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This book is timely. Nothing on the subject has been published for a number of years, during which time views in regard to the classification of insanity and as to just what constitutes insanity have undergone some modification. The legal tests also have been modified materially in various states and even abroad.
The first part of the book would furnish to a medical student one of the best introductions to the general study of mental diseases. It is written in a clear and simple style, and being furnished with a glossary, is made available to lawyer and layman alike; but the medical point of view is never lost. Forms of insanity are classified along the lines adopted by the American Psychiatric Association. In Part 2, the legal aspects of the subject are taken up in sufficient detail to give the reader a comprehensive view of American court practice, and the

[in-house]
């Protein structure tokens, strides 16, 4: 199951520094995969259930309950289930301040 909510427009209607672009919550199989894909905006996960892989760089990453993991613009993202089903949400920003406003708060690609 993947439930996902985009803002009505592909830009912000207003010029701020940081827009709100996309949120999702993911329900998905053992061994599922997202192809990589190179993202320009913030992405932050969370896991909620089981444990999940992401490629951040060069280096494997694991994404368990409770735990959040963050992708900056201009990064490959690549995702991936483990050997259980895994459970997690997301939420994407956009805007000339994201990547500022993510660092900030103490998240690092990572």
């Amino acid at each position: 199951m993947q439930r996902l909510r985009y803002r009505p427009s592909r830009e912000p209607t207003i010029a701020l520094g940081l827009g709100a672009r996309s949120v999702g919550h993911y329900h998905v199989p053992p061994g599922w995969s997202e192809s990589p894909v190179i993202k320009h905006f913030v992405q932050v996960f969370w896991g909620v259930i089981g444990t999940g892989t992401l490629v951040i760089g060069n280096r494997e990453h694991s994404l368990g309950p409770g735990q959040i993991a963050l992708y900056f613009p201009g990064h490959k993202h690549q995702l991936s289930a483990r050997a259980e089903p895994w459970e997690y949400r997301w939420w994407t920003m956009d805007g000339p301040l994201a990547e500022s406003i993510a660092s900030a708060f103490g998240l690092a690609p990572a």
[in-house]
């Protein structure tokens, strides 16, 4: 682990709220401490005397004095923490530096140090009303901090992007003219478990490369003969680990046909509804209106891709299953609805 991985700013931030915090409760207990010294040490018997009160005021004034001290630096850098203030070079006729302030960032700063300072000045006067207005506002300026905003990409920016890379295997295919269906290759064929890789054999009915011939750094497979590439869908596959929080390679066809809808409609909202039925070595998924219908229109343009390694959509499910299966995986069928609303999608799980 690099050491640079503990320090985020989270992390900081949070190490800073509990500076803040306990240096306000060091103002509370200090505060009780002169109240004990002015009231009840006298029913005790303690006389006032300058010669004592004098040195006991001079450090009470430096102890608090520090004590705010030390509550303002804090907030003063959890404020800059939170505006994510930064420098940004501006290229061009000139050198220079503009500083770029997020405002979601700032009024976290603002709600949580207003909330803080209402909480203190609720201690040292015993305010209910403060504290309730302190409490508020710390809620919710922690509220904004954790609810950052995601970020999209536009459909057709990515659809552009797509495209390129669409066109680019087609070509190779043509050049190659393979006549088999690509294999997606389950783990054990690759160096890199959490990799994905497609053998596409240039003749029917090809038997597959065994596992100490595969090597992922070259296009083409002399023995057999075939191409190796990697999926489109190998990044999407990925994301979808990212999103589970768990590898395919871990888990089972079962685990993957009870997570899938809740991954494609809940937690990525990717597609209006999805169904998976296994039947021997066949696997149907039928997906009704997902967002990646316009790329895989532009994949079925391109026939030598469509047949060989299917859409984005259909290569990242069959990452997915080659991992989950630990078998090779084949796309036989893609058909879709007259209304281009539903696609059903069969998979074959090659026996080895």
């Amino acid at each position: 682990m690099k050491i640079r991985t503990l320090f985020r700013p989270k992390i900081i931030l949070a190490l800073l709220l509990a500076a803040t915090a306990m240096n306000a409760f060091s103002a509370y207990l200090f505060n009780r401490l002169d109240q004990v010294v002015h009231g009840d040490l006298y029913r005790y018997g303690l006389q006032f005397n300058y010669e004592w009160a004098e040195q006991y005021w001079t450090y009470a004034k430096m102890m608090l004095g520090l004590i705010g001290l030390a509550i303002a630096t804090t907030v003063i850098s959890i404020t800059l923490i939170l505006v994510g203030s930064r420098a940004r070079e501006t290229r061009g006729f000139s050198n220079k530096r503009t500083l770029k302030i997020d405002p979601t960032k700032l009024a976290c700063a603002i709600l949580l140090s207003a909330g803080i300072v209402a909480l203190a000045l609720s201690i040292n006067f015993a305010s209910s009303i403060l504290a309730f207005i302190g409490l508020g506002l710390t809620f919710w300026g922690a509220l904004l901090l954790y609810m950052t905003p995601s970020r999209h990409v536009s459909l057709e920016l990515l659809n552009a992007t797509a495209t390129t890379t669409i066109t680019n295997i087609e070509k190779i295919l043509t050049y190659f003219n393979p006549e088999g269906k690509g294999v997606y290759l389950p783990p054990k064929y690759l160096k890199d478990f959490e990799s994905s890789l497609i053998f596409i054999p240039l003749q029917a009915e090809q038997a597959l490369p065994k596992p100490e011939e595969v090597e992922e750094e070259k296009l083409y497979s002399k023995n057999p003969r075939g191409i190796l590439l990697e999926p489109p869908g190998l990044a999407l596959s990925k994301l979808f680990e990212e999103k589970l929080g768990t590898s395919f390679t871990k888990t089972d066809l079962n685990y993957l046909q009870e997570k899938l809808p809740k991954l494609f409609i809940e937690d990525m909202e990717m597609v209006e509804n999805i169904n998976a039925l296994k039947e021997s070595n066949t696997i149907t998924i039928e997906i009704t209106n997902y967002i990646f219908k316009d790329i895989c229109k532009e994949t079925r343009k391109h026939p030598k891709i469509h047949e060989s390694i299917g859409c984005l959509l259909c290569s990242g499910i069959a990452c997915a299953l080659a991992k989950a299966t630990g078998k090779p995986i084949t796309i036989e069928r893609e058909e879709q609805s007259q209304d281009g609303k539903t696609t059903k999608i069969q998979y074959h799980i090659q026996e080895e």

Insanity and Law. A Treatise on Forensic Psychiatry. Arch NeurPsych. 1924;12(3):356. doi:10.1001/archneurpsyc.1924.02200030109010
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